Tuesday, August 23, 2005
It's clearer in the sunrise
Setting the stage
Let's say you're a satisfied, successful person. You are well-heeled and neat. There's no dirt under your finger-nails, your nose is always clean, and you smell fresh all the time. Your home gleams with polished silver and scrubbed marble floor. Your workplace is free from litter and organized into little neat squares and stacks.
Then one evening, as you sit down to catch up on your correspondence, you see a leper across the road. His limbs are deformed and there are stinking, pus boils on his body. He sits amidst muck and looks at you. You look back at him, his environment, his filth; and then inexplicably, you see yourself. What would you feel? When you found out that his world and your world is one? When he and you are the same?
Scenes Alpha - Kappa
Two years back, I remember getting drunk on a l-o-t of tequila. (I love that name, by the way - tequila. It's tempting enough to be alcoholic; but too proud to be a vice. Somewhere, scores of leagues beneath the turbulent ocean sings a solemnly beautiful mermaid - a mermaid called Tequila.)
After having downed a fishbowl of the stuff, I got up to make a statement and immediately fell down with my index finger still pointing at someone's nose. It was left to one of my extremely acerbic friends to reach me home. He did so very grudgingly.
On the way to my house was a patch of garden that I found riveting. I insisted we sit on it. It was close to midnight - the perfect time to sit on grass. My pal conceded only after he'd searched around and failed to find a gun to shoot me.
I put my head on his shoulder because it was too heavy and felt him squirm and gag. Obviously, the smell of Sunsilk Black was too much to handle for the gentleman. But there we were. Seen from a spaceship, we'd be two people sitting on the ground, watching grass grow.
It was then, in the sated fragrance of the night, that I'd quoted Tennessee Williams to him, 'Sometimes there's God....so quickly.'
Scenes Lambda - Xi
Last night, with my acumen sharp as lazer and mind clear as crystal, I finished reading Tennessee Williams. And yet, if I could tell anything to the leper across the road, I'd have repeated my foggy teqila truth.
Scenes Omikron - Upsilon
'Streetcar named Desire' is one of the most exasperatingly sorrowful plays that I've read. It's not a play that just shows you a jagged reality; it sets that reality against a turquoise summer sky and polka tunes...to soften the decay.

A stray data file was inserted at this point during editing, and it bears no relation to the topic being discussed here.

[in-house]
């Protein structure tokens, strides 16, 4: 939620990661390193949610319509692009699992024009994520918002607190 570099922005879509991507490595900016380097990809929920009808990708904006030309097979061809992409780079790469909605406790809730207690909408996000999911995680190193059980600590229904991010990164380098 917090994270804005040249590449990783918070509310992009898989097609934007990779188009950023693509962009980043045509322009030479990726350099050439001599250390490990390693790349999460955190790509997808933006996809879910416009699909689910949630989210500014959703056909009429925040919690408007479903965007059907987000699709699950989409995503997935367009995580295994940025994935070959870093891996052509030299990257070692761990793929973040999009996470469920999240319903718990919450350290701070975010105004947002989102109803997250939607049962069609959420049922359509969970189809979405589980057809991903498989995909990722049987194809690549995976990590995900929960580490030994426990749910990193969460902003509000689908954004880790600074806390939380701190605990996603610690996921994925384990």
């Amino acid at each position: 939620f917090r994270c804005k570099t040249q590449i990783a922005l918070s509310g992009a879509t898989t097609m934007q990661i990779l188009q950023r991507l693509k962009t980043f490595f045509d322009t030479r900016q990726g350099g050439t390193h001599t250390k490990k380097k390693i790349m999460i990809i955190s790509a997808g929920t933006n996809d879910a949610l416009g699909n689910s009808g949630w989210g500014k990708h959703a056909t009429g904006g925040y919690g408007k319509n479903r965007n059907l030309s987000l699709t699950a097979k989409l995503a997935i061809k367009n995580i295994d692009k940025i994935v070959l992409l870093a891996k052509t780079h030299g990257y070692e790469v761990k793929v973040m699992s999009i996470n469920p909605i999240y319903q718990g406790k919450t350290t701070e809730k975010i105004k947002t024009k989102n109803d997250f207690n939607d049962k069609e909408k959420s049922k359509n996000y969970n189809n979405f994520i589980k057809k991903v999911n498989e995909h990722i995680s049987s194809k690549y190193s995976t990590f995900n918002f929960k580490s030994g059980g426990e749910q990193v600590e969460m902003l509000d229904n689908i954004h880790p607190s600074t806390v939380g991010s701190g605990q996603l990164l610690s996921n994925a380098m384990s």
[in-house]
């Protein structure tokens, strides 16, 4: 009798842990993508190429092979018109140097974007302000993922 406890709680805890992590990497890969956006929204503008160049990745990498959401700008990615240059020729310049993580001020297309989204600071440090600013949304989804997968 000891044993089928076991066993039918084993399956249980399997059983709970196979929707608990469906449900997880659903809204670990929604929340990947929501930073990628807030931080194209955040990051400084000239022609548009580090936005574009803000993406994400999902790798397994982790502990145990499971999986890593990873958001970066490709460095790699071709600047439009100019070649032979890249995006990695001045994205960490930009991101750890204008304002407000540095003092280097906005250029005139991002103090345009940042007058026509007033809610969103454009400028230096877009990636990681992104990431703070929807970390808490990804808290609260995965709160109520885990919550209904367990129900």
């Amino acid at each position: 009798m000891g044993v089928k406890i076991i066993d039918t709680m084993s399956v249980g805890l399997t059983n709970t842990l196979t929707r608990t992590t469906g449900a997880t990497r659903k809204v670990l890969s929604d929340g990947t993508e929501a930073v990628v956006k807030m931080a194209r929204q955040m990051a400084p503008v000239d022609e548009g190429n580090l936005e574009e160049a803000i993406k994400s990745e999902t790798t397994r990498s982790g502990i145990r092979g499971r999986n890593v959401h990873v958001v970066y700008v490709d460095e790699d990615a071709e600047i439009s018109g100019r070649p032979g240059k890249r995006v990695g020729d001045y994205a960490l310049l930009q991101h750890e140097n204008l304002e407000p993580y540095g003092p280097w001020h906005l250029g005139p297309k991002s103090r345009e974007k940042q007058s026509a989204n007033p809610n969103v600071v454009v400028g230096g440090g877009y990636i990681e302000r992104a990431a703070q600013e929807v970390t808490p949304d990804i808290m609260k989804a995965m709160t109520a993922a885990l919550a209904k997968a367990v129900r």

The story begins with a stunning Blanche DuBois who comes to stay with her sister and brother-in-law. She comes in a streetcar named Desire. Blanche is so caught up about her fading youth that she goes to great length to avoid being seen in direct light. She behaves like a lady and is condescending towards Stanley, her 'Polack' brother-in-law. But she has a dismal, abused past; an exploited present, and a hopeless future. And this is the obvious part. There's also the depressing, languid breakdown of other people's characters.
After all, pain is so desultory and evil - like a pacifier dipped in poison.
In this gloom, Blanche finds a spark of hope with a man called Mitch. Mitch, for one brief moment, understands Blanche's loneliness and does not see it as desperation or need. It's then that he hugs Blanche and she exclaims, 'Sometimes there's God... so quickly.'
After this, is the cruel bleeding of Blanche's hope.
Scenes Phi - Psi
It's funny that in such a drunken state, I'd quoted from a play I hadn't read. So out-of-context was the remark. In fact, it'd been two years since I'd tried to get hold of the play from all quarters - but I'd always missed it. Then, day before yesterday, as I lay thinking about missed opportunities and the like, this bookstore called me to tell me that they'd got 'Streetcar...'
Tennessee Williams - as wild and sad and stunning as a tequila sunrise. Somewhere my mermaid sings to him.